Mattias Samuelsson is a big two-way defender. That combination of words should make him very attractive for a lot of NHL teams.
Birthplace: Voorhees, New Jersey
Date of birth: March 14, 2000
Weight: 216 lbs.
He is capable of good offensive production. His 31 points in 58 games were behind only fellow 2018 draft-eligible Bode Wilde for the lead on the United States National Team Development Program. Samuelsson was also utilized for some big minutes both at even strength and on the penalty kill.
At 6'4” and 216 pounds, he can make his presence felt on the ice, and he doesn't refrain from using physicality in his defensive game. He can box out players from the front of the net easily, or plaster opposing forwards against the boards while battling down low or while defending off the rush.
He doesn't go looking for a hit when it would take him out of position, but still uses his strength to his advantage to make life easier for his teammates in the defensive zone. This season he could separate opponents from the puck and even take them out of the play to allow the speedy forwards of the USNTDP to sweep in and create quick zone exits. He also uses his great reach to achieve the same goal.
Samuelsson wears #23 with the USNTDP.
Samuelsson could work on his anticipation to further solidify his defensive game, but the tools he has shown this season still make him both a dangerous and effective defender.
His skating shouldn't be underestimated, even if it is something that will have to improve as he reaches more competitive levels. He doesn't stand out in any areas (speed, acceleration, or agility), but plays to his strengths and generally has no problem breaking up rushes.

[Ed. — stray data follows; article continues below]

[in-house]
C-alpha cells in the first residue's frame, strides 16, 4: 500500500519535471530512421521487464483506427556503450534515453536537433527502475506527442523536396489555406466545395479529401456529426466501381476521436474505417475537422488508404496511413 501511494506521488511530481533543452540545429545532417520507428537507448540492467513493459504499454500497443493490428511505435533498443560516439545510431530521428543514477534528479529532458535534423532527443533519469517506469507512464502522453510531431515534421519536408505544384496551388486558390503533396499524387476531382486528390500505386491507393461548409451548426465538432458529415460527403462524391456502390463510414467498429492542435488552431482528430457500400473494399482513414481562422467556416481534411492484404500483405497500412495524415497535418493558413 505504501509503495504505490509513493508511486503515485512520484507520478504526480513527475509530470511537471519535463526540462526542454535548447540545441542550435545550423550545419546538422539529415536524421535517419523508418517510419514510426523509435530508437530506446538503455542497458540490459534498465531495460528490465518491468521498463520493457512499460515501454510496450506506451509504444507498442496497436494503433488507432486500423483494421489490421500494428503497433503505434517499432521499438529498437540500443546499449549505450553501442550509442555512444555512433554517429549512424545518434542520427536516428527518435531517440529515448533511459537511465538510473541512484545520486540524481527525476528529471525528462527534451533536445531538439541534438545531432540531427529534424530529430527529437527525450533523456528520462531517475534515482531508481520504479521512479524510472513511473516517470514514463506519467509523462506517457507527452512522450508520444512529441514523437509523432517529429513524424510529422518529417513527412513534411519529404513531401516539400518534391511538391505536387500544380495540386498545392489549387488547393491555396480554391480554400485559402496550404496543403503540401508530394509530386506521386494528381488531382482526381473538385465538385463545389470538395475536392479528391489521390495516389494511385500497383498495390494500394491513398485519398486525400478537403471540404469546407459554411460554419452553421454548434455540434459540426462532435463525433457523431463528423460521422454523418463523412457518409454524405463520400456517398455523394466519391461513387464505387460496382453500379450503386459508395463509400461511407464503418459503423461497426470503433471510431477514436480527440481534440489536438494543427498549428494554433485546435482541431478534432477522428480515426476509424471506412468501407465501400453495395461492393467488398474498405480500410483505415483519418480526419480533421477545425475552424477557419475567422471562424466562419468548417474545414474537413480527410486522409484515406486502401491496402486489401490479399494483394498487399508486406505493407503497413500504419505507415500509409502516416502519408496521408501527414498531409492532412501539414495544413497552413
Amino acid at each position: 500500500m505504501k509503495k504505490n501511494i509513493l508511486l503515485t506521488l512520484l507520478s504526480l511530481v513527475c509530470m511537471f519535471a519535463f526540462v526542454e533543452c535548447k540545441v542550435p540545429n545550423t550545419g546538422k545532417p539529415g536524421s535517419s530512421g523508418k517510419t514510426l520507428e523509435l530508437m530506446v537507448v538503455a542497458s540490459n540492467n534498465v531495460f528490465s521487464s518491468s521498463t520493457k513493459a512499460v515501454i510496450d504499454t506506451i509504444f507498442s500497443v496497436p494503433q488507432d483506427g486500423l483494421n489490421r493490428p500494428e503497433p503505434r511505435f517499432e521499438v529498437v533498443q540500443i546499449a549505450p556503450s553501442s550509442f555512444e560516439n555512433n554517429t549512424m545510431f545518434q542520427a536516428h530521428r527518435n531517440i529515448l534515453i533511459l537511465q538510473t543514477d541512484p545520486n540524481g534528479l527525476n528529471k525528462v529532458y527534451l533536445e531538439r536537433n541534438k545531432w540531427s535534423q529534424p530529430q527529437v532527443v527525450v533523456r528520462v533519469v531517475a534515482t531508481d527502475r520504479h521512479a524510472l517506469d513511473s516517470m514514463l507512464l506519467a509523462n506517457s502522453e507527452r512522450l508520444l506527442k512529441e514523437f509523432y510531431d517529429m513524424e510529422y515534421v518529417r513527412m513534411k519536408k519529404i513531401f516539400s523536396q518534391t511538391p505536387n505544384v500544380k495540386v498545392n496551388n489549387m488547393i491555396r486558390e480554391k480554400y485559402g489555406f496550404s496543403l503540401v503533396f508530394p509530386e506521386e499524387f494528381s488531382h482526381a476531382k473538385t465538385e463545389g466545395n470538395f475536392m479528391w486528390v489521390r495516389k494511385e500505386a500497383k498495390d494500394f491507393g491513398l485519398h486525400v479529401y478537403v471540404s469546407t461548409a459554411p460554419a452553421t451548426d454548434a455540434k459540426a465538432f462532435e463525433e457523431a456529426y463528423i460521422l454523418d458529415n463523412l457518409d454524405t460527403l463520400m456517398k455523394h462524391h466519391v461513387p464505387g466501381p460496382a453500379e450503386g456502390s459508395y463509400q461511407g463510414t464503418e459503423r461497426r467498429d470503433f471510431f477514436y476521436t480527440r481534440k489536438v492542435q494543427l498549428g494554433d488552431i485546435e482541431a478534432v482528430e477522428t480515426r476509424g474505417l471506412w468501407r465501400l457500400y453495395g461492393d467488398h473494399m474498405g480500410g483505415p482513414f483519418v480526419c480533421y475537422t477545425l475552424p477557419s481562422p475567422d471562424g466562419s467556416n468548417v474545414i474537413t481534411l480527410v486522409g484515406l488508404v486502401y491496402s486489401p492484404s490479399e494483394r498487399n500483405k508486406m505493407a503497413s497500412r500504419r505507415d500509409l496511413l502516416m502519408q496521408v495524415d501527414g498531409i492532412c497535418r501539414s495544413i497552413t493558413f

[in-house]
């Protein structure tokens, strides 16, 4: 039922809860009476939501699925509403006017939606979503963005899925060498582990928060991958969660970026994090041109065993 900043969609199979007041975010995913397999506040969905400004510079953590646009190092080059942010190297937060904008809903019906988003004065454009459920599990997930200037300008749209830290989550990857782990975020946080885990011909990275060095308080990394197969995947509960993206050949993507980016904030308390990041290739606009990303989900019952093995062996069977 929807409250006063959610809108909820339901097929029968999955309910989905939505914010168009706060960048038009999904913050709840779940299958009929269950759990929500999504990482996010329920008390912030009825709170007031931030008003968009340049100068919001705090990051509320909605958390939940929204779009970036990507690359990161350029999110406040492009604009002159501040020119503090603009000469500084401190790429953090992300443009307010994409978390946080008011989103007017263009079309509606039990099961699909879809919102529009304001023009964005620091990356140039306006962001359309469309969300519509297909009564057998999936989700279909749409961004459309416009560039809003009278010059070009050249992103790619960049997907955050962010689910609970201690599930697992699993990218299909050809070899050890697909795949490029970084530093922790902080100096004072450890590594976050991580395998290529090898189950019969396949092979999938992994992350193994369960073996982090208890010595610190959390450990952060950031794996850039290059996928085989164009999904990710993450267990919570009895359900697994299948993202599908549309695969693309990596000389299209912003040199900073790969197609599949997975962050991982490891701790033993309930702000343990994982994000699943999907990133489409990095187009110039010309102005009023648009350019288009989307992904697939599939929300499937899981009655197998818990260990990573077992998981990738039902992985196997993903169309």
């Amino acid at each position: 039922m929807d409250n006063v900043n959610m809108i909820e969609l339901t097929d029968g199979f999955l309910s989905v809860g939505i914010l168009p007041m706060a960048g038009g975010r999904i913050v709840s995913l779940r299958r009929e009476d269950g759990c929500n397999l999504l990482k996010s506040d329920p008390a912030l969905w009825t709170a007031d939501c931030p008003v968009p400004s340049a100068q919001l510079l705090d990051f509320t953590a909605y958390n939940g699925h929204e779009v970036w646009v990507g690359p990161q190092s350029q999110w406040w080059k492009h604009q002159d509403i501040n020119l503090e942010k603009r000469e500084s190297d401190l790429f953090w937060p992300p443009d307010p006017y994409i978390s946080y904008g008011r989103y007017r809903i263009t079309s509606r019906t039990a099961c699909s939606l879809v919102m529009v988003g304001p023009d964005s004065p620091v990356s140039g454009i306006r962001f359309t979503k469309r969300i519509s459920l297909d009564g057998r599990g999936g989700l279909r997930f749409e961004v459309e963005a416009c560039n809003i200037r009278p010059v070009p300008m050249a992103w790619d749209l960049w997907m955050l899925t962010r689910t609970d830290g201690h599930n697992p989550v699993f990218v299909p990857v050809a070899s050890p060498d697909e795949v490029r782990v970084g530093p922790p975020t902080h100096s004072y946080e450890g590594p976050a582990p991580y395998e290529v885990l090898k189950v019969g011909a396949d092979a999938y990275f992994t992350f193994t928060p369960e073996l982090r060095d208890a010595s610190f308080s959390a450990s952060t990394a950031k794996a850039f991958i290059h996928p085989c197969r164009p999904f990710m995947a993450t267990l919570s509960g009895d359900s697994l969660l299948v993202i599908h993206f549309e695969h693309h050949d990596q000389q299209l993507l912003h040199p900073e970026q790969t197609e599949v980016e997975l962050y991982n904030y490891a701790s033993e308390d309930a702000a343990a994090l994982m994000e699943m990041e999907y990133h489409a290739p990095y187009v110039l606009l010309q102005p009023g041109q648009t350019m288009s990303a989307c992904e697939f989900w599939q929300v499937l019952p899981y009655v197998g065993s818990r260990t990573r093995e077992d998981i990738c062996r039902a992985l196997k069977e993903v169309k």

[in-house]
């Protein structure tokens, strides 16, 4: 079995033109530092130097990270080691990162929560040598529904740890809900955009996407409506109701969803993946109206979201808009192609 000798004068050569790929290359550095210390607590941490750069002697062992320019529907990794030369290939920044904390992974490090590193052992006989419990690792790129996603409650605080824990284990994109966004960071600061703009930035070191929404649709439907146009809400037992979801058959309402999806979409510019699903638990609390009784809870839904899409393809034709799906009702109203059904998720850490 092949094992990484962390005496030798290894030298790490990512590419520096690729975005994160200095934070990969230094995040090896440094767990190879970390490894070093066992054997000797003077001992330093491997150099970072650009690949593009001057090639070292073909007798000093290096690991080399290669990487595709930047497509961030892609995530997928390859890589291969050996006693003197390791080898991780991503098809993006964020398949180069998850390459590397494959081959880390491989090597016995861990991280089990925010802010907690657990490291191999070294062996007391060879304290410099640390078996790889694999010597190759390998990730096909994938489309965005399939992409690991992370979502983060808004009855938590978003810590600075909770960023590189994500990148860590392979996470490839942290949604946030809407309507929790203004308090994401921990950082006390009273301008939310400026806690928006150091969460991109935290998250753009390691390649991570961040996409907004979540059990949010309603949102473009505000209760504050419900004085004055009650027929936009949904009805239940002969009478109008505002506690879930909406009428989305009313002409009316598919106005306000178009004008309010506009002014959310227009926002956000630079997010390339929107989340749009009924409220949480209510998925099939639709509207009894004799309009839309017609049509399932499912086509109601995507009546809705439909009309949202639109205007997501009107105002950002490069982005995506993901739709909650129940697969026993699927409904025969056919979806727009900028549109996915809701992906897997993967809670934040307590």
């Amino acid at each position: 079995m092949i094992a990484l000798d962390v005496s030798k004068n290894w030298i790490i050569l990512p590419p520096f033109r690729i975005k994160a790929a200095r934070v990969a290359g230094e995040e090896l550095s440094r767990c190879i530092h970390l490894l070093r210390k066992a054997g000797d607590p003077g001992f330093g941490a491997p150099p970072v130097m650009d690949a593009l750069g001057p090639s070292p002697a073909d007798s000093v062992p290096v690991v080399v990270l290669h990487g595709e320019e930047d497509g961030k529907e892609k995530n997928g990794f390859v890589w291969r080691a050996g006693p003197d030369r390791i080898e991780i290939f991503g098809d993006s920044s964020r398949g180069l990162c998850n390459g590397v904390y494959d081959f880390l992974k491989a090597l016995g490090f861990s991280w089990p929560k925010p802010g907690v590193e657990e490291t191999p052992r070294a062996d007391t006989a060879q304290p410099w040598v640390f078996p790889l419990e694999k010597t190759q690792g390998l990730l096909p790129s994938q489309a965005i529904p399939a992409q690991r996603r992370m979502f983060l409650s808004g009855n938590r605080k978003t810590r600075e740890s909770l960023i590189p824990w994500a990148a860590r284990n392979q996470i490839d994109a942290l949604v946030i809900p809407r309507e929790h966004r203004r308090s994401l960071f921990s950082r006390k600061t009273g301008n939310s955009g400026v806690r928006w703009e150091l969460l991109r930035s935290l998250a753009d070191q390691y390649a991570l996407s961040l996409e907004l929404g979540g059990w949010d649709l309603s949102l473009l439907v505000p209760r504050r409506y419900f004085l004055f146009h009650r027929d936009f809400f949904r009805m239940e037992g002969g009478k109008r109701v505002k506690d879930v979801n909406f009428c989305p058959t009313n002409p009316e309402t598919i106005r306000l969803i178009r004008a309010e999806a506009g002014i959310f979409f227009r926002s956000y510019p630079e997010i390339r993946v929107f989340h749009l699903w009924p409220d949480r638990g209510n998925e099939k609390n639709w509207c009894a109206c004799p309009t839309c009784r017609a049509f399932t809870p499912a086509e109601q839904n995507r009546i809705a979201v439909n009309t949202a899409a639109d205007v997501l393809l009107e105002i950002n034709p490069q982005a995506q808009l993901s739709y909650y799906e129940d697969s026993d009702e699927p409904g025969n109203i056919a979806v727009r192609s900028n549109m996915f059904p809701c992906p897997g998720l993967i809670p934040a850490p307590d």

Even if Samuelsson has an aura of the old-time defenceman in his game with his size and physicality, his ability with the puck contrasts with this image. He is an effective offensive defenceman with a great shot.
He won't come blazing down the wing to get into the offensive end, but he still does his fair share of carrying the puck through the neutral zone. He can capitalize on the turnovers of the opposing team to create offence the other way for his team, getting across the offensive blue line with his flair and stickhandling abilities. Once he is in, he can make some scoring chances happen by locating his teammates in the slot.
He remains more of a shooter than a passer in the offensive zone. He can release in different ways and can be a threatening force from the point. He is precise and powerful with his wrist shots, knows how to get the puck through traffic, and will constantly move up in the offensive zone to get a better chance at beating a goalie by shooting from the top of the circles.
Rankings (not all rankings are final)
Future Considerations: #38
NHL Central Scouting: #21 (North American skaters)
ISS Hockey: #31
McKeen's Hockey: #25
Hockey Prospect: #17
Despite the fact that Samuelsson can be a good contributor to both the offensive and defensive play, he seems ranked a bit high on most scouting services lists to me.
I would look at him from the middle of the second round onward as there should be more skilled prospects to pick up before considering the big defenceman. He has some areas to work on, notably his skating, and isn't a player that pushes the transitions of a team or the pace of the game with quick decisions when he has possession.
Still, he could represent an interesting player to take on and watch develop as he goes through the NCAA system. He is committed to Western Michigan University for the 2018-19 season, and it's likely that he has the tools and the maturity to become a staple on their blue line as soon as next season.